Curbing drug abuse in Iowa: one response to a growing problem

Sections

ABSTRACT
Introduction
Rural drug use
Survey data
Crime statistics
Comprehensive State programme
New legislation
Law-enforcement programme
Fund raising
Results thus far obtained

Details

Author: K. M. QUINN*
Pages: 95 to 101
Creation Date: 1983/01/01

Curbing drug abuse in Iowa: one response to a growing problem

K. M. QUINN*
Narcotics Co-ordinator, Permanent Mission of the United States of America to United Nations system organizations at Vienna, Austria

ABSTRACT

The State of Iowa in the United States of America faced a growing drug related problem, with cocaine abuse increasing in the cities and cannabis availability spreading to rural areas. The State also experienced a concomitant rise in crime, particularly by juveniles, which was demonstrably linked to the prevalence of illicit drugs. To counter these problems, Governor Robert Ray convened a State-wide Crime Prevention Conference, provided help to communities in organizing drug abuse prevention programmes, proposed legislation to seize illegally gained assets and allocated additional funds to law enforcement agencies for narcotics operations. The Governor's programme included, inter alia:

  1. The establishment of a "crime stoppers" hot-line, providing a toll-free telephone number for citizens to report crime anonymously;

  2. The outlawing of "look-alike" drugs, i.e. pills designed to look like controlled substances (usually amphetamines) but actually containing licit substances such as caffeine;

  3. The outlawing of "turkey" substances, such as baking flour and detergent, which were not themselves illegal but which dealers sold as illegal substances to test whether a purchaser might be an undercover police officer;

  4. The proposal for a criminal justice improvement fund to provide money to enhance State-wide law enforcement efforts.

Introduction

Iowa is one of those states in the United States of America which are not usually associated with serious drug abuse. Situated in the heart of the agricultural mid-west, it is dotted with small towns and Cities where traditional values have predominated for years. One of America's most productive farm states, Iowa's rural underpinnings have produced a society that has, generally, always been ranked among the lowest in the United States in terms of crime and drug abuse. In 1980, Iowa ranked forty-third in the country in terms of violent crimes. Its violent crime rate was 66 per cent below the national average, and its overall crime index 20 per cent lower.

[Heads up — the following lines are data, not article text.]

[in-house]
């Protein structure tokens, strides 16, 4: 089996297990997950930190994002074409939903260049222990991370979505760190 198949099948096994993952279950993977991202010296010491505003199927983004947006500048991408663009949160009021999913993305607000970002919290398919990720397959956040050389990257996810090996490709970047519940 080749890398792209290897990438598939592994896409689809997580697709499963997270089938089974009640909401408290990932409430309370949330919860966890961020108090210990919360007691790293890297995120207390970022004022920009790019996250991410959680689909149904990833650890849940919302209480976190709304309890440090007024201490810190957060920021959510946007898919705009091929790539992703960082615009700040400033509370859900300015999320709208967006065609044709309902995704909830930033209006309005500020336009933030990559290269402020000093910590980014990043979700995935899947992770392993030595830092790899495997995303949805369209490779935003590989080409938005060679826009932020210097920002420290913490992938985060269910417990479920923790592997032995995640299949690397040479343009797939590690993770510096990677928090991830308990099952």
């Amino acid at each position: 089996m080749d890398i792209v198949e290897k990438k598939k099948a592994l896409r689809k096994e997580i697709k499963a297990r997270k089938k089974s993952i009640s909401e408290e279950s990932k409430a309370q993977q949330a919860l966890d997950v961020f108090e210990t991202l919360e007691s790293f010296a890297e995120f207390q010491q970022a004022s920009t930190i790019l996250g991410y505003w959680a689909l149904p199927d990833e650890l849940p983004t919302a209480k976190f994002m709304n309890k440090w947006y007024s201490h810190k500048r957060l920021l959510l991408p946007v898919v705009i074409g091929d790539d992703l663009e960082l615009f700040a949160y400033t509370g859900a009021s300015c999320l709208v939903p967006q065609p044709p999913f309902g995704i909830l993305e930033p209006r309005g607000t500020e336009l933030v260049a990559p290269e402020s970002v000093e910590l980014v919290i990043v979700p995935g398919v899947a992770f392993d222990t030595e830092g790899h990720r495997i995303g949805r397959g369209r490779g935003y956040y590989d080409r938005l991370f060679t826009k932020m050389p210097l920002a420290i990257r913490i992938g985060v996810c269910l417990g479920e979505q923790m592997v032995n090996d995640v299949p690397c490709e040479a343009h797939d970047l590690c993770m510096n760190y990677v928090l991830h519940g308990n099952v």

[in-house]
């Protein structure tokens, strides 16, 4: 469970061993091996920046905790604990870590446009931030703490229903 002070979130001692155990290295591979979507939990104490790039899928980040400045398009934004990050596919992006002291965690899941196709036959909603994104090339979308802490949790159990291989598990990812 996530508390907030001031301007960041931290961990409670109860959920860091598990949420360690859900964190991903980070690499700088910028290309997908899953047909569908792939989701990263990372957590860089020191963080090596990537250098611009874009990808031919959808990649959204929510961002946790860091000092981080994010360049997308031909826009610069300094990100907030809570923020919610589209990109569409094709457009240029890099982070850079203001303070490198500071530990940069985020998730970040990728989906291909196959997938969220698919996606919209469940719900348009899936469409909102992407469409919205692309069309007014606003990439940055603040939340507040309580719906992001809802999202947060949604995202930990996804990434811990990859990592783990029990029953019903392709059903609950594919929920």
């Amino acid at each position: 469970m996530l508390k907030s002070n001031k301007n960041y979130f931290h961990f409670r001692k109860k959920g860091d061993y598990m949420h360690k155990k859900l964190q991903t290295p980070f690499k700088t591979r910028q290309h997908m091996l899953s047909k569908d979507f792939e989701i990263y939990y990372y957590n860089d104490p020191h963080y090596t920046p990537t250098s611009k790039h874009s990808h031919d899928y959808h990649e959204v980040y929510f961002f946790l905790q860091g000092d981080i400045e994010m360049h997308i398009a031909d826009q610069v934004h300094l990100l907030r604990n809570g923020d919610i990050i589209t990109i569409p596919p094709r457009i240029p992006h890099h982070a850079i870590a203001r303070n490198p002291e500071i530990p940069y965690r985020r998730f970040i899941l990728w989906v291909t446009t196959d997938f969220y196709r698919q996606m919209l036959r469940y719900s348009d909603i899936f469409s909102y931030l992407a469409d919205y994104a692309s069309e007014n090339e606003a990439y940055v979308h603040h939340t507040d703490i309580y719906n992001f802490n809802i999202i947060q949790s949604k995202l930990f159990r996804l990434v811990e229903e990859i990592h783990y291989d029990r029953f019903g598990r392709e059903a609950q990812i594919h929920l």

* Mr. Quinn formerly served as Administrative Assistant to Governor Robert Ray of Iowa, United States of America. The views expressed in this paper, and the selection and interpretation of the facts, are the responsibility of the author and do not necessarily reflect the views of the Government of the United States of America.

Yet, like every other part of the United States of America, Iowa has experienced a rise in crime, drug trafficking and drug use during the past twenty years. While still retaining a low crime rate, as compared with most other states, several developments have, in recent years, prompted a heightened Concern in Iowa over the issue of drug abuse.

Rural drug use

While drug abuse had, as would be expected, increased in cities in Iowa, with cocaine traffic rising steadily, illicit substances, primarily cannabis, began finding their way into rural areas - a phenomenon that had not previously been experienced - with a concomitant rise in rural crime. For example, in 1980, crime in rural areas of Iowa increased by almost 20 per cent over the preceding year, with vandalism, drug abuse and thefts from farms becoming more prevalent. While still significantly below the levels in urban areas, this increase in crime and the availability of narcotic drugs caused great concern to many State leaders.

Survey data

In addition, surveys of certain specific population groups revealed a startling relationship between the abuse of drugs and/or alcohol and crime. For example, in interviews with adult prisoners at the Fort Madison State Penitentiary, 72 per cent reported a history of drug or alcohol abuse, and more than 50 per cent said they were using drugs at the time of their arrest. But most shocking were the statistics indicating that 13 years of age was most frequently given by the prisoners as the age at which they first began to take drugs or to drink alcohol.